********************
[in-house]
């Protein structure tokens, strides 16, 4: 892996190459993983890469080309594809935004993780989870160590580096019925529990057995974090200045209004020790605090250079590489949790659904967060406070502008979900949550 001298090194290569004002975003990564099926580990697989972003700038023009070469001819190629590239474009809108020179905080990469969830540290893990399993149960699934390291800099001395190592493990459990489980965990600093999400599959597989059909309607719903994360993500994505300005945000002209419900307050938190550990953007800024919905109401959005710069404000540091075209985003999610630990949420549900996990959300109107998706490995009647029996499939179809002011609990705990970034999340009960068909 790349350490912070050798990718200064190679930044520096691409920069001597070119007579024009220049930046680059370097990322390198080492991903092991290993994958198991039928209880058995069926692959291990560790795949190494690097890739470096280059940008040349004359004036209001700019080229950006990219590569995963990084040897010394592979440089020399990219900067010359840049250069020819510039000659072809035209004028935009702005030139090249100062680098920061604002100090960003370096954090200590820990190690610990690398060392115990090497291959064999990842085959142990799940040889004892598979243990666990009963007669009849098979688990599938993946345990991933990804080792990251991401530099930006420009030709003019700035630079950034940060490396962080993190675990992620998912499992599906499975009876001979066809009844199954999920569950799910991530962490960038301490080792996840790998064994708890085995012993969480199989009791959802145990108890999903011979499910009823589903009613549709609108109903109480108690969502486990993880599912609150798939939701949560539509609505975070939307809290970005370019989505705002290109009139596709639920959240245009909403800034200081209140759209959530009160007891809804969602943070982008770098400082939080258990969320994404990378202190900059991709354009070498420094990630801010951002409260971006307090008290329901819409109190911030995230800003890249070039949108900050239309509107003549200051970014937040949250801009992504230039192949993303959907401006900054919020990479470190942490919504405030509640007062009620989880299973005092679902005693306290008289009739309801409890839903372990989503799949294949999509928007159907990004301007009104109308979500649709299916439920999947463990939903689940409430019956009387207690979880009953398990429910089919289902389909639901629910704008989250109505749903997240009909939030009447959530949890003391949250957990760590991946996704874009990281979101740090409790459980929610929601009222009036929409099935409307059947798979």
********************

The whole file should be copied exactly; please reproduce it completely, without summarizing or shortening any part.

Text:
[in-house]
């Protein structure tokens, strides 16, 4: 892996190459993983890469080309594809935004993780989870160590580096019925529990057995974090200045209004020790605090250079590489949790659904967060406070502008979900949550 001298090194290569004002975003990564099926580990697989972003700038023009070469001819190629590239474009809108020179905080990469969830540290893990399993149960699934390291800099001395190592493990459990489980965990600093999400599959597989059909309607719903994360993500994505300005945000002209419900307050938190550990953007800024919905109401959005710069404000540091075209985003999610630990949420549900996990959300109107998706490995009647029996499939179809002011609990705990970034999340009960068909 790349350490912070050798990718200064190679930044520096691409920069001597070119007579024009220049930046680059370097990322390198080492991903092991290993994958198991039928209880058995069926692959291990560790795949190494690097890739470096280059940008040349004359004036209001700019080229950006990219590569995963990084040897010394592979440089020399990219900067010359840049250069020819510039000659072809035209004028935009702005030139090249100062680098920061604002100090960003370096954090200590820990190690610990690398060392115990090497291959064999990842085959142990799940040889004892598979243990666990009963007669009849098979688990599938993946345990991933990804080792990251991401530099930006420009030709003019700035630079950034940060490396962080993190675990992620998912499992599906499975009876001979066809009844199954999920569950799910991530962490960038301490080792996840790998064994708890085995012993969480199989009791959802145990108890999903011979499910009823589903009613549709609108109903109480108690969502486990993880599912609150798939939701949560539509609505975070939307809290970005370019989505705002290109009139596709639920959240245009909403800034200081209140759209959530009160007891809804969602943070982008770098400082939080258990969320994404990378202190900059991709354009070498420094990630801010951002409260971006307090008290329901819409109190911030995230800003890249070039949108900050239309509107003549200051970014937040949250801009992504230039192949993303959907401006900054919020990479470190942490919504405030509640007062009620989880299973005092679902005693306290008289009739309801409890839903372990989503799949294949999509928007159907990004301007009104109308979500649709299916439920999947463990939903689940409430019956009387207690979880009953398990429910089919289902389909639901629910704008989250109505749903997240009909939030009447959530949890003391949250957990760590991946996704874009990281979101740090409790459980929610929601009222009036929409099935409307059947798979």